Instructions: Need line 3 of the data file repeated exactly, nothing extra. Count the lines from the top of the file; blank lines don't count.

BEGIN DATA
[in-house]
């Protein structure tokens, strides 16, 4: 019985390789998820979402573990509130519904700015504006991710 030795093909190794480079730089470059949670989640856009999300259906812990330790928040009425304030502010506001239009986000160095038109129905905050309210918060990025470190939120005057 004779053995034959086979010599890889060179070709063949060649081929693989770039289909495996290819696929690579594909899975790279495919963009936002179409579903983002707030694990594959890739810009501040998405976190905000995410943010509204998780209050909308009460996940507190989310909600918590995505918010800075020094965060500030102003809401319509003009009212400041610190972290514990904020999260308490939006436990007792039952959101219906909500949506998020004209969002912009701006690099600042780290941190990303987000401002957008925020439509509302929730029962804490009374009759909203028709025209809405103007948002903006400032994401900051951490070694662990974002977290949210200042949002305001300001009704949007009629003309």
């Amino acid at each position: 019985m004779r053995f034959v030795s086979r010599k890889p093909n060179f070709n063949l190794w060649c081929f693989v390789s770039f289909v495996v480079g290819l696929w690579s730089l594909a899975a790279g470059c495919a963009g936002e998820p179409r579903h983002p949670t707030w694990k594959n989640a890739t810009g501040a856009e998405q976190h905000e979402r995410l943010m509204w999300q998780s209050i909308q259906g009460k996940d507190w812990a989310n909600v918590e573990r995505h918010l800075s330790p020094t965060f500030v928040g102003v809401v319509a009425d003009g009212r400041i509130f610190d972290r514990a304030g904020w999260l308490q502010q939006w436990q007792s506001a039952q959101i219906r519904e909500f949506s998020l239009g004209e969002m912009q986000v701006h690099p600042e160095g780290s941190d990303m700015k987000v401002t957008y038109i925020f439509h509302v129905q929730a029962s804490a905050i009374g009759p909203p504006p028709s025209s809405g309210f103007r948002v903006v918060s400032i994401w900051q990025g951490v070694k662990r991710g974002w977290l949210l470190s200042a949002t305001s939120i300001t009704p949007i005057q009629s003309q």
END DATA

């Amino acid at each position: 019985m004779r053995f034959v030795s086979r010599k890889p093909n060179f070709n063949l190794w060649c081929f693989v390789s770039f289909v495996v480079g290819l696929w690579s730089l594909a899975a790279g470059c495919a963009g936002e998820p179409r579903h983002p949670t707030w694990k594959n989640a890739t810009g501040a856009e998405q976190h905000e979402r995410l943010m509204w999300q998780s209050i909308q259906g009460k996940d507190w812990a989310n909600v918590e573990r995505h918010l800075s330790p020094t965060f500030v928040g102003v809401v319509a009425d003009g009212r400041i509130f610190d972290r514990a304030g904020w999260l308490q502010q939006w436990q007792s506001a039952q959101i219906r519904e909500f949506s998020l239009g004209e969002m912009q986000v701006h690099p600042e160095g780290s941190d990303m700015k987000v401002t957008y038109i925020f439509h509302v129905q929730a029962s804490a905050i009374g009759p909203p504006p028709s025209s809405g309210f103007r948002v903006v918060s400032i994401w900051q990025g951490v070694k662990r991710g974002w977290l949210l470190s200042a949002t305001s939120i300001t009704p949007i005057q009629s003309q």